# Differentiation
We consider functions from $\RR^n$ to $\RR^m$.
## Differentiability and Jacobian
````{prf:definition} Differentiability at a point
:label: def-mvc-point-differentiability
Let $f : \RR^n \to \RR^m$. Let $\bx \in \interior \dom f$.
The function $f$ is differentiable at $\bx$ if
there exists a matrix $Df(\bx) \in \RR^{m \times n}$
that satisfies
```{math}
:label: eq-mvc-f-m-n-jacobian-limit
\underset{\bz \in \dom f, \bz \neq \bx, \bz \to \bx}{\lim}
\frac{\| f(\bz) - f(\bx) - Df(\bx) (\bz - \bx) \|_2}{\| \bz - \bx \|_2} = 0.
```
Such a matrix $Df(\bx)$ is called the *derivative* (or *Jacobian*) of $f$
at $\bx$.
````
There can be at most one $Df(\bx)$ satisfying the limit in
{eq}`eq-mvc-f-m-n-jacobian-limit`.
```{prf:observation}
:label: res-mvc-f-m-n-jacobian-limit-alt
If we write $\bz = \bx + \bh$ then an alternative form for
{eq}`eq-mvc-f-m-n-jacobian-limit` is given by:
$$
\underset{\bx + \bh \in \dom f, \bh \neq \bzero, \bh \to \bzero}{\lim}
\frac{\| f(\bx + \bh) - f(\bx) - Df(\bx) \bh \|_2}{\| \bh \|_2} = 0.
$$
```
```{div}
The matrix $Df(\bx)$ can be obtained from the partial
derivatives:
$$
Df(\bx)_{ij} = \frac{\partial f_i(\bx)}{\partial x_j}, \quad
i=1,\dots,m, \quad j=1,\dots,n.
$$
$$
Df(\bx) = \begin{bmatrix}
\frac{\partial f_1(\bx)}{\partial x_1}
& \frac{\partial f_1(\bx)}{\partial x_2}
& \dots
& \frac{\partial f_1(\bx)}{\partial x_n}\\
\frac{\partial f_2(\bx)}{\partial x_1}
& \frac{\partial f_2(\bx)}{\partial x_2}
& \dots
& \frac{\partial f_2(\bx)}{\partial x_n}\\
\vdots & \vdots & \ddots & \vdots \\
\frac{\partial f_m(\bx)}{\partial x_1}
& \frac{\partial f_m(\bx)}{\partial x_2}
& \dots
& \frac{\partial f_m(\bx)}{\partial x_n}
\end{bmatrix}.
$$
1. The Jacobian $Df(\bx)$ is an $m \times n$ real matrix.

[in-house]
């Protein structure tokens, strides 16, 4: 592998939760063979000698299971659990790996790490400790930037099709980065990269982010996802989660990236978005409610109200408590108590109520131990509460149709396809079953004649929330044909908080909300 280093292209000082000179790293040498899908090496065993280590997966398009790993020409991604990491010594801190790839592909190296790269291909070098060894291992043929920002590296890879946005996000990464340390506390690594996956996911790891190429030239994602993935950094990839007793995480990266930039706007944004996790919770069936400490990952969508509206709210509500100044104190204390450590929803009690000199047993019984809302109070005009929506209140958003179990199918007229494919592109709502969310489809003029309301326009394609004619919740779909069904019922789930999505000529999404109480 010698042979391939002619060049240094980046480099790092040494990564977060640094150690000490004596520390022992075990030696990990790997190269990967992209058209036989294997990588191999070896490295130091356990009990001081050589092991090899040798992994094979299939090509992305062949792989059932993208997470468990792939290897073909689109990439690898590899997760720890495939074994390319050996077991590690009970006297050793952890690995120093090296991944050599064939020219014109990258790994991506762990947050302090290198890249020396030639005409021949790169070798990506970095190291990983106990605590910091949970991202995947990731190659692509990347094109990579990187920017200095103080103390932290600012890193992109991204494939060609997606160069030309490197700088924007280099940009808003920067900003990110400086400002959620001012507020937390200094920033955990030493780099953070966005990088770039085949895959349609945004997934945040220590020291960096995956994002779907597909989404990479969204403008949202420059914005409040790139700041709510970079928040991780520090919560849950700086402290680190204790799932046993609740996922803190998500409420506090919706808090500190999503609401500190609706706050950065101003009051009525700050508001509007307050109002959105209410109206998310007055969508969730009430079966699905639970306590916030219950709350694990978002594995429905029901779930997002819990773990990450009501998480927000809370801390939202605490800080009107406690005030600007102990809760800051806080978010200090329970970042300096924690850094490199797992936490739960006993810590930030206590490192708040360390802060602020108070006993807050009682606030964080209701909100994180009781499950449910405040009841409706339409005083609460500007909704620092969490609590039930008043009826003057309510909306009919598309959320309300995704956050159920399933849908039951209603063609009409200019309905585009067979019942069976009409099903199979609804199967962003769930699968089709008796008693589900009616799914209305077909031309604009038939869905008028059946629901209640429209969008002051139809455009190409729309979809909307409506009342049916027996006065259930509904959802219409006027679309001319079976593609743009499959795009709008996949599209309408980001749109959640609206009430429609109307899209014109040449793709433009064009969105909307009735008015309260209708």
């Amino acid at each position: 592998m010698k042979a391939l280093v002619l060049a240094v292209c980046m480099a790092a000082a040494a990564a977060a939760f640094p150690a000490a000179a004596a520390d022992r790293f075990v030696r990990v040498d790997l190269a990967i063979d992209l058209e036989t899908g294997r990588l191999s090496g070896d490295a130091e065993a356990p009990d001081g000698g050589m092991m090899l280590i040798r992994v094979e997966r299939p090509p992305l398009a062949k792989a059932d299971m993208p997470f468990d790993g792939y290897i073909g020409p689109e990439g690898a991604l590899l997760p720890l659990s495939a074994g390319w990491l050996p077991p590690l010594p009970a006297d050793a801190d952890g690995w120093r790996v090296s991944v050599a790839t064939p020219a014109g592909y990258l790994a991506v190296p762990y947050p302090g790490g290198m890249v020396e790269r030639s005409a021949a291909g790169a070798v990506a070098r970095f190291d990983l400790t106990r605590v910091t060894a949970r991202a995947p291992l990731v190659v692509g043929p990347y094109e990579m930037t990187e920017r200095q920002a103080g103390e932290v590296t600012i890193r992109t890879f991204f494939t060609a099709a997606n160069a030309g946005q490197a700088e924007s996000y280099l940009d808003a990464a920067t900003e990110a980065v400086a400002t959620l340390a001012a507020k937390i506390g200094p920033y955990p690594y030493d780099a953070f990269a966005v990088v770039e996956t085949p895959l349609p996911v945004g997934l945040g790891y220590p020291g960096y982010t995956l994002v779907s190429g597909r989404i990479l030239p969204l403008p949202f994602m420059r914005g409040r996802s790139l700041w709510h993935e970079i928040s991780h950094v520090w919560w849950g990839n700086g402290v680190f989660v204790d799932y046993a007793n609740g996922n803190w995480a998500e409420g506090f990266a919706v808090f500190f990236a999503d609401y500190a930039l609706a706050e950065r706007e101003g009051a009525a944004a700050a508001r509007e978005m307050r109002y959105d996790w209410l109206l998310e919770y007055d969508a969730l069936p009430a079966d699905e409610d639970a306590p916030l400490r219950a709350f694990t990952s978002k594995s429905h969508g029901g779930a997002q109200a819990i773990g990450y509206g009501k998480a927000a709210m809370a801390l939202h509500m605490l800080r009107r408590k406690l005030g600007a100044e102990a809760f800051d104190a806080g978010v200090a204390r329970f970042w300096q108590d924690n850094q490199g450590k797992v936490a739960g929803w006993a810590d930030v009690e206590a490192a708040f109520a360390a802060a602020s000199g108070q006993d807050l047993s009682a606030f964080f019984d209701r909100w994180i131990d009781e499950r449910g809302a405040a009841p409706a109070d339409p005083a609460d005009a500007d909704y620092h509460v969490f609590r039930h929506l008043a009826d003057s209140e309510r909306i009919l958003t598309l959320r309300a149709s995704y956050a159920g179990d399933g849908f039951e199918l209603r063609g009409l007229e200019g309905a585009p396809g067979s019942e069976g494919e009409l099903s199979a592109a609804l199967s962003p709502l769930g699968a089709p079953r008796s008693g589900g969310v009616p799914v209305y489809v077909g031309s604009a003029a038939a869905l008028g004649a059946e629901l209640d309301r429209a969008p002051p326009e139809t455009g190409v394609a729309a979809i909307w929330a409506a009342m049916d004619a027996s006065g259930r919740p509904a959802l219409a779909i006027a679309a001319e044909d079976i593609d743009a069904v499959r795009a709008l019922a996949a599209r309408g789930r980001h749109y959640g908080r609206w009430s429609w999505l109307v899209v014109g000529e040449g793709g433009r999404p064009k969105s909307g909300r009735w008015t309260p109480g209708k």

1. Partial derivatives of each component of $f$ (i.e., $f_i$)
line up on the $i$-th row.
1. Partial derivatives for one coordinate $x_j$ line up
on the $j$-th column.
1. If $f$ is single valued, then the Jacobian $Df(\bx)$ is a row vector.
```
```{prf:example} Jacobian of identity function
:label: ex-mvc-derivative-identity-map
Let $f: \RR^n \to \RR^n$ be defined as:
$$
f(\bx) = \bx.
$$
Then, $f_i(\bx) = x_i$. Hence,
$$
\frac{\partial f_i(\bx)}{\partial x_j} = \delta(i, j).
$$
Thus
$$
D f(\bx) = \bI_n
$$
the $n\times n$ identity matrix.
```
```{prf:example} Jacobian of linear transformation
:label: ex-mvc-derivative-linear-map
Let $f: \RR^n \to \RR^m$ be defined as:
$$
f(\bx) = \bA \bx
$$
where $\bA = (a_{i j})$ is an $m \times n$ real matrix.
Then, $f_i(\bx) = \sum_{j=1}^n a_{i j} x_j$. Hence,
$$
\frac{\partial f_i(\bx)}{\partial x_j} = a_{i j}.
$$
Thus
$$
D f(\bx) = \bA.
$$
```
```{prf:example} Jacobian of affine transformation
:label: ex-mvc-derivative-affine-map
Let $f: \RR^n \to \RR^m$ be defined as:
$$
f(\bx) = \bA \bx + \bb
$$
where $\bA = (a_{i j}) \in \RR^{m \times n}$
and $\bb \in \RR^m$.
Then, $f_i(\bx) = \sum_{j=1}^n a_{i j} x_j + b_i$. Hence,
$$
\frac{\partial f_i(\bx)}{\partial x_j} = a_{i j}.
$$
Thus
$$
D f(\bx) = \bA.
$$
The vector $\bb$ is a constant offset. It has no impact
on the derivative.
```
````{prf:definition} Differentiable function
:label: def-mvc-differentiable-function
A function $f$ is called differentiable if its domain $\dom f$
is open and it is differentiable at every point of $\dom f$.
````
````{prf:definition} First order approximation
:label: def-mvc-first-order-approx
The affine function given by:
```{math}
:label: eq-mvc-first-order-approx
\hat{f} (\bx) = f(\ba) + Df(\ba)(\bx - \ba)
```
is called the *first order approximation* of $f$
at $\bx=\ba \in \interior \dom f$.
````
## Real Valued Functions
Rest of this section focuses mostly on real valued functions of type
$f : \RR^n \to \RR$.
1. First order derivative of a real valued function is called a *gradient*.
1. Second order derivative of a real valued function is called a *Hessian*.
1. We consider first order and second order approximations of a real valued function.